Thomas Coxeter

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Thomas Coxeter (1689–1747) was an English literary antiquary.

Life[edit]

Born at Lechlade in Gloucestershire on 20 September 1689, he was educated at Coxwell, Berkshire, and at Magdalen School in Oxford. On 7 July 1705 he was entered a commoner of Trinity College, Oxford. Having completed his course, he came to London to practise the civil law; but in 1710, on the death of his patron, Sir John Cook, dean of arches, he abandoned the legal profession and devoted himself to literary and antiquarian pursuits. [1]

In 1747 he was appointed secretary to a society for the encouragement of an essay towards a complete English history. He died of a fever on 19 April 1747, and was buried in the chapel yard of the Royal Hospital of Bridewell. His daughter was supported by Samuel Johnson; she died in 1807.[1]

Works[edit]

An elegy in a book entitled Astræa Lacrimans, published anonymously in 1710, was probably written by Coxeter. In 1720 he contributed one or more of the indexes to John Hudson's edition of Josephus; and in 1739 he published a new edition of the Life of Bishop Fisher often attributed to Richard Hall, its translator into Latin.[2][3]

Coxeter was a collector of old English plays, and allowed the Shakespearean editor, Theobald, to make use of them. He also assisted Joseph Ames in the preparation of Typographical Antiquities. In 1744 he circulated proposals for an annotated edition of the dramatic works of Thomas May, but the scheme was never carried out. In the prospectus he said that, having determined to "revive the best of our old plays, faithfully collated with all the editions that could be found in a search of above thirty years", he "happened to communicate his scheme to one who now invades it" — the reference being to Robert Dodsley, whose Select Collection of Old Plays appeared in 1744. In the same prospectus he promised an edition (which was never published) of the works of Thomas Sackville, Lord Buckhurst. [1]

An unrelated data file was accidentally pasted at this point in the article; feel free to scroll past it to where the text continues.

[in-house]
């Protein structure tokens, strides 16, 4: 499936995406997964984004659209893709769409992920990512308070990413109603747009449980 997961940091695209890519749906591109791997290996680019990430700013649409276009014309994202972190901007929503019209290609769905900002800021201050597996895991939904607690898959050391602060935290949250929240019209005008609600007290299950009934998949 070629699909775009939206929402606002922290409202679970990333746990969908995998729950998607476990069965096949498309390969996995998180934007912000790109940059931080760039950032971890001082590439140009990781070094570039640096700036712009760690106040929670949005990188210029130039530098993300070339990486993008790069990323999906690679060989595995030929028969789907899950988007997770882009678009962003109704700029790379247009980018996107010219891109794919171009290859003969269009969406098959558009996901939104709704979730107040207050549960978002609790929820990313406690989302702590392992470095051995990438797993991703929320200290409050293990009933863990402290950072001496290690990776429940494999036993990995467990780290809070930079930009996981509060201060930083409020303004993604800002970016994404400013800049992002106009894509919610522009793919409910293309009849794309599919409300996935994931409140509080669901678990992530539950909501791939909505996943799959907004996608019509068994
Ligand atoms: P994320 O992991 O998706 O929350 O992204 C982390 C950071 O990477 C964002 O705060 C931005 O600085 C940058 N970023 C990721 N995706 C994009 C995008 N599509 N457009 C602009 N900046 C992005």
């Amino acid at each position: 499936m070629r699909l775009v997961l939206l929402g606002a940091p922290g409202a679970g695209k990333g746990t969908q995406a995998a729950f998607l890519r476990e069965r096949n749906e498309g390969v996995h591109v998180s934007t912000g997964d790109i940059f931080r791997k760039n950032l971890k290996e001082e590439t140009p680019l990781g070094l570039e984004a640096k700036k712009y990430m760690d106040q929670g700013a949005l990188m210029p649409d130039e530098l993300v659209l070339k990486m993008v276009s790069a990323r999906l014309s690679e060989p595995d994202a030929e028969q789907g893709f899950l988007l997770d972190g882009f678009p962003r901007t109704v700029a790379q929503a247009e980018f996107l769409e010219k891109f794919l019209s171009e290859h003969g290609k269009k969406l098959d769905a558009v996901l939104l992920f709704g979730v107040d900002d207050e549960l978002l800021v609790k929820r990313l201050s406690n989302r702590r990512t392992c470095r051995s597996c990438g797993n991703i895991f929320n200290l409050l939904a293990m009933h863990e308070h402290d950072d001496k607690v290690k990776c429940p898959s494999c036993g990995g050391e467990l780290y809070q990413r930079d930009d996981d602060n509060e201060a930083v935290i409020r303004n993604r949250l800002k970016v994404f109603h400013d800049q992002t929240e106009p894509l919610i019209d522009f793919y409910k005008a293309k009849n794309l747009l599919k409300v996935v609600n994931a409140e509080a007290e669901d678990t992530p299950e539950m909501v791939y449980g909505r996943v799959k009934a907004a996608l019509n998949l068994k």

Coxeter's manuscript collections were largely used in Theophilus Cibber's Lives of the Poets and in Thomas Warton's History of English Poetry. His statements are to be received with caution, for he invented titles of imaginary books. In 1759, a four-volume edition of Philip Massinger's works appeared, "collated by Mr. Coxeter"; it was criticised by William Gifford. Others – the Edinburgh Review in 1808, and contemporary scholars – have been more complimentary.[4]

References[edit]

  1. ^ a b c Bullen 1887.
  2. ^ http://www.joh.cam.ac.uk/library/special_collections/manuscripts/post_medieval/pmml22/
  3. ^ LaRocca, John J. "Hall, Richard". Oxford Dictionary of National Biography (online ed.). Oxford University Press. doi:10.1093/ref:odnb/11979. (Subscription or UK public library membership required.)
  4. ^ Parry, Graham. "Coxeter, Thomas". Oxford Dictionary of National Biography (online ed.). Oxford University Press. doi:10.1093/ref:odnb/6541. (Subscription or UK public library membership required.)
Attribution

 This article incorporates text from a publication now in the public domainBullen, Arthur Henry (1887). "Coxeter, Thomas". In Stephen, Leslie. Dictionary of National Biography. 12. London: Smith, Elder & Co. pp. 422–423.